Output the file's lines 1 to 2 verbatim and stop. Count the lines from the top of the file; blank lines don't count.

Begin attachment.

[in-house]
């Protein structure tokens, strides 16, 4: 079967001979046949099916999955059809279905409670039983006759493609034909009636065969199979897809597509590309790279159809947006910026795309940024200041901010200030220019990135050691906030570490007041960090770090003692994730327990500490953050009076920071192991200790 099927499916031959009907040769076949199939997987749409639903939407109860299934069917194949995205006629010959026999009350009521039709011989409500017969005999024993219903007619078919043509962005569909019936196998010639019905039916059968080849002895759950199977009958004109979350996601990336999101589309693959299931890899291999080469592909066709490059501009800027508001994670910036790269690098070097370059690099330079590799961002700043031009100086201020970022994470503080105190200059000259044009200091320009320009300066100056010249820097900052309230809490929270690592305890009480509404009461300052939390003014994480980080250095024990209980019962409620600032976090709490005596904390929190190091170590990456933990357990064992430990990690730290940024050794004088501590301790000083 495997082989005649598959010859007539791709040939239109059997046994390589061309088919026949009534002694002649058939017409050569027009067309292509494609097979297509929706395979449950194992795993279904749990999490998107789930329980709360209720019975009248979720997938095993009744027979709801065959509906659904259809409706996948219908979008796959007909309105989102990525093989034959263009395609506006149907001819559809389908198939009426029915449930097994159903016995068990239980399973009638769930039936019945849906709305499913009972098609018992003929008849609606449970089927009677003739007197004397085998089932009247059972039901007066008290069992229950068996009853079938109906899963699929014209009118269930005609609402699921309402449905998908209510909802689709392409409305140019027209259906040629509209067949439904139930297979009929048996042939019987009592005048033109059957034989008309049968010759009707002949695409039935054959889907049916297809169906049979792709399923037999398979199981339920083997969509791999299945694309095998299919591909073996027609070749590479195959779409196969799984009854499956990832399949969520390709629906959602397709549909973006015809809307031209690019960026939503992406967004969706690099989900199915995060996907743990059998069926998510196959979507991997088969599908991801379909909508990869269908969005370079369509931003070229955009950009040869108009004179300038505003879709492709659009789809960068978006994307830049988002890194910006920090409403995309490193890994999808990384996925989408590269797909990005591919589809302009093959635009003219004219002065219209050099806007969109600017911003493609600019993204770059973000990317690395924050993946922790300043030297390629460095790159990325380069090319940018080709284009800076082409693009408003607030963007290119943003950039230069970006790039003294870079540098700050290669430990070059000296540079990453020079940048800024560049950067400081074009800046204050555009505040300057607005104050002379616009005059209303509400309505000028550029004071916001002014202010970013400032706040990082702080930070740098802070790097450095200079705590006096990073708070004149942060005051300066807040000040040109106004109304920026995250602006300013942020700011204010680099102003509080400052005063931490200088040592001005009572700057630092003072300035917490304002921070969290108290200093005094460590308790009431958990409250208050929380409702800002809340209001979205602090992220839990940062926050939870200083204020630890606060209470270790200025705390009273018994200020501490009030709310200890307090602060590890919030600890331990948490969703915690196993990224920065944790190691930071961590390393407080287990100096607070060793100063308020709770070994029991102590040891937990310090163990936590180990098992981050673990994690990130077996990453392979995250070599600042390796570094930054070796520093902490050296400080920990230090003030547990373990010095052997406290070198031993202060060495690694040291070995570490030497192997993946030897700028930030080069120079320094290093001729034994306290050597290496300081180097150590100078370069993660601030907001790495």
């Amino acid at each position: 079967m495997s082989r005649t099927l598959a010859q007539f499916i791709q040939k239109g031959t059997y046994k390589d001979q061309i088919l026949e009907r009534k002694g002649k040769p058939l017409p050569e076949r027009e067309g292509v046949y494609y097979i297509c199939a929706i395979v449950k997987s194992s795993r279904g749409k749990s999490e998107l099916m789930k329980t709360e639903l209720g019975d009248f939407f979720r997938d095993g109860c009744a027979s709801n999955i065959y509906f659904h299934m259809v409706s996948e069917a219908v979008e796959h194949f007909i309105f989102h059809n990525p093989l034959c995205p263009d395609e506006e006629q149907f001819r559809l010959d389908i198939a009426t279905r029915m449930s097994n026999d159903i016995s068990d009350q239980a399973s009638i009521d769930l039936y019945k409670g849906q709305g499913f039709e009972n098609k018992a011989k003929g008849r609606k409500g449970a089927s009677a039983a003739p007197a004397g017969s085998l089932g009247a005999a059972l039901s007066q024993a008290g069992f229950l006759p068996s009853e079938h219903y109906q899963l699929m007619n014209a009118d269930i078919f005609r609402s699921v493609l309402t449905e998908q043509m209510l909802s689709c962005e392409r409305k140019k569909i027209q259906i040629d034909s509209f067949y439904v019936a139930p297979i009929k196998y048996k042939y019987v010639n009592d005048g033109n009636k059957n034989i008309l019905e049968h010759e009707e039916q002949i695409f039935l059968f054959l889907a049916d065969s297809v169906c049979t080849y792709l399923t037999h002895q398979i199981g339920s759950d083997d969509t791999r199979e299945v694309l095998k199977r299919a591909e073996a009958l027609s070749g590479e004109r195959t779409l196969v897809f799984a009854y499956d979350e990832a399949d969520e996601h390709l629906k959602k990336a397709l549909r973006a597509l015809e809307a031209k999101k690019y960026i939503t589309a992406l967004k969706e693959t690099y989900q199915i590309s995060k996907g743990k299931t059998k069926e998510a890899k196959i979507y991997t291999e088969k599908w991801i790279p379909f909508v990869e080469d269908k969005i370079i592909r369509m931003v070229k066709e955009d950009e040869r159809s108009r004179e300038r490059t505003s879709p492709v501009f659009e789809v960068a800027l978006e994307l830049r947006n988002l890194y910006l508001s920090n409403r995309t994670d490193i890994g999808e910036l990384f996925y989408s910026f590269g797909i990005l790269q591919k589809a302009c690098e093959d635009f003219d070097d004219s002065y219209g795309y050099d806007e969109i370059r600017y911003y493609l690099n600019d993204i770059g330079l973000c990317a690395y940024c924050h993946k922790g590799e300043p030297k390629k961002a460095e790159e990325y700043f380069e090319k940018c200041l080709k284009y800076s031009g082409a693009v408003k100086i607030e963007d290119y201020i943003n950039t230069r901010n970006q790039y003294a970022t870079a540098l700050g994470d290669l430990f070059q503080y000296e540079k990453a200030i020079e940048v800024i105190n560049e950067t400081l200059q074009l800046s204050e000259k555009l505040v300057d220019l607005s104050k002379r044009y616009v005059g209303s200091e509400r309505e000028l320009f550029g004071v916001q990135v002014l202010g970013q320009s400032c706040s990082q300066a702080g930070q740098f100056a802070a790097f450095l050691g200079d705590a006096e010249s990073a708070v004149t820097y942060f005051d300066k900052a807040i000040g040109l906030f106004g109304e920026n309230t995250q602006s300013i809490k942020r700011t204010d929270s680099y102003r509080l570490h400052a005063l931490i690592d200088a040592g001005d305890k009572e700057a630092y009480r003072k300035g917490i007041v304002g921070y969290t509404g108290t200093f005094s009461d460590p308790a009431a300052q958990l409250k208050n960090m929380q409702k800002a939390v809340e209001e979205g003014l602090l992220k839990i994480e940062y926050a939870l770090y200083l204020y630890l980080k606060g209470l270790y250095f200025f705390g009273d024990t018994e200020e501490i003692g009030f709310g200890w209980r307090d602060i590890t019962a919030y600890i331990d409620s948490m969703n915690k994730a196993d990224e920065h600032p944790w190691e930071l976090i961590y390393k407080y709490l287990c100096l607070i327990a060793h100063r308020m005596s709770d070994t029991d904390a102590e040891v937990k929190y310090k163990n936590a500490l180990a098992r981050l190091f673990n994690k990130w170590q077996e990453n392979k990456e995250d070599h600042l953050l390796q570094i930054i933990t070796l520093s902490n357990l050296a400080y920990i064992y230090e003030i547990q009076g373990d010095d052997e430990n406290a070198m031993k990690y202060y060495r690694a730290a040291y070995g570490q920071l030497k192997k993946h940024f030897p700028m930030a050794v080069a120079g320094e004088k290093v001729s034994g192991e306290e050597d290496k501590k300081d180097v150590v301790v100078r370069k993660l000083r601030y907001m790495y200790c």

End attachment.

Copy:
[in-house]
């Protein structure tokens, strides 16, 4: 079967001979046949099916999955059809279905409670039983006759493609034909009636065969199979897809597509590309790279159809947006910026795309940024200041901010200030220019990135050691906030570490007041960090770090003692994730327990500490953050009076920071192991200790 099927499916031959009907040769076949199939997987749409639903939407109860299934069917194949995205006629010959026999009350009521039709011989409500017969005999024993219903007619078919043509962005569909019936196998010639019905039916059968080849002895759950199977009958004109979350996601990336999101589309693959299931890899291999080469592909066709490059501009800027508001994670910036790269690098070097370059690099330079590799961002700043031009100086201020970022994470503080105190200059000259044009200091320009320009300066100056010249820097900052309230809490929270690592305890009480509404009461300052939390003014994480980080250095024990209980019962409620600032976090709490005596904390929190190091170590990456933990357990064992430990990690730290940024050794004088501590301790000083 495997082989005649598959010859007539791709040939239109059997046994390589061309088919026949009534002694002649058939017409050569027009067309292509494609097979297509929706395979449950194992795993279904749990999490998107789930329980709360209720019975009248979720997938095993009744027979709801065959509906659904259809409706996948219908979008796959007909309105989102990525093989034959263009395609506006149907001819559809389908198939009426029915449930097994159903016995068990239980399973009638769930039936019945849906709305499913009972098609018992003929008849609606449970089927009677003739007197004397085998089932009247059972039901007066008290069992229950068996009853079938109906899963699929014209009118269930005609609402699921309402449905998908209510909802689709392409409305140019027209259906040629509209067949439904139930297979009929048996042939019987009592005048033109059957034989008309049968010759009707002949695409039935054959889907049916297809169906049979792709399923037999398979199981339920083997969509791999299945694309095998299919591909073996027609070749590479195959779409196969799984009854499956990832399949969520390709629906959602397709549909973006015809809307031209690019960026939503992406967004969706690099989900199915995060996907743990059998069926998510196959979507991997088969599908991801379909909508990869269908969005370079369509931003070229955009950009040869108009004179300038505003879709492709659009789809960068978006994307830049988002890194910006920090409403995309490193890994999808990384996925989408590269797909990005591919589809302009093959635009003219004219002065219209050099806007969109600017911003493609600019993204770059973000990317690395924050993946922790300043030297390629460095790159990325380069090319940018080709284009800076082409693009408003607030963007290119943003950039230069970006790039003294870079540098700050290669430990070059000296540079990453020079940048800024560049950067400081074009800046204050555009505040300057607005104050002379616009005059209303509400309505000028550029004071916001002014202010970013400032706040990082702080930070740098802070790097450095200079705590006096990073708070004149942060005051300066807040000040040109106004109304920026995250602006300013942020700011204010680099102003509080400052005063931490200088040592001005009572700057630092003072300035917490304002921070969290108290200093005094460590308790009431958990409250208050929380409702800002809340209001979205602090992220839990940062926050939870200083204020630890606060209470270790200025705390009273018994200020501490009030709310200890307090602060590890919030600890331990948490969703915690196993990224920065944790190691930071961590390393407080287990100096607070060793100063308020709770070994029991102590040891937990310090163990936590180990098992981050673990994690990130077996990453392979995250070599600042390796570094930054070796520093902490050296400080920990230090003030547990373990010095052997406290070198031993202060060495690694040291070995570490030497192997993946030897700028930030080069120079320094290093001729034994306290050597290496300081180097150590100078370069993660601030907001790495």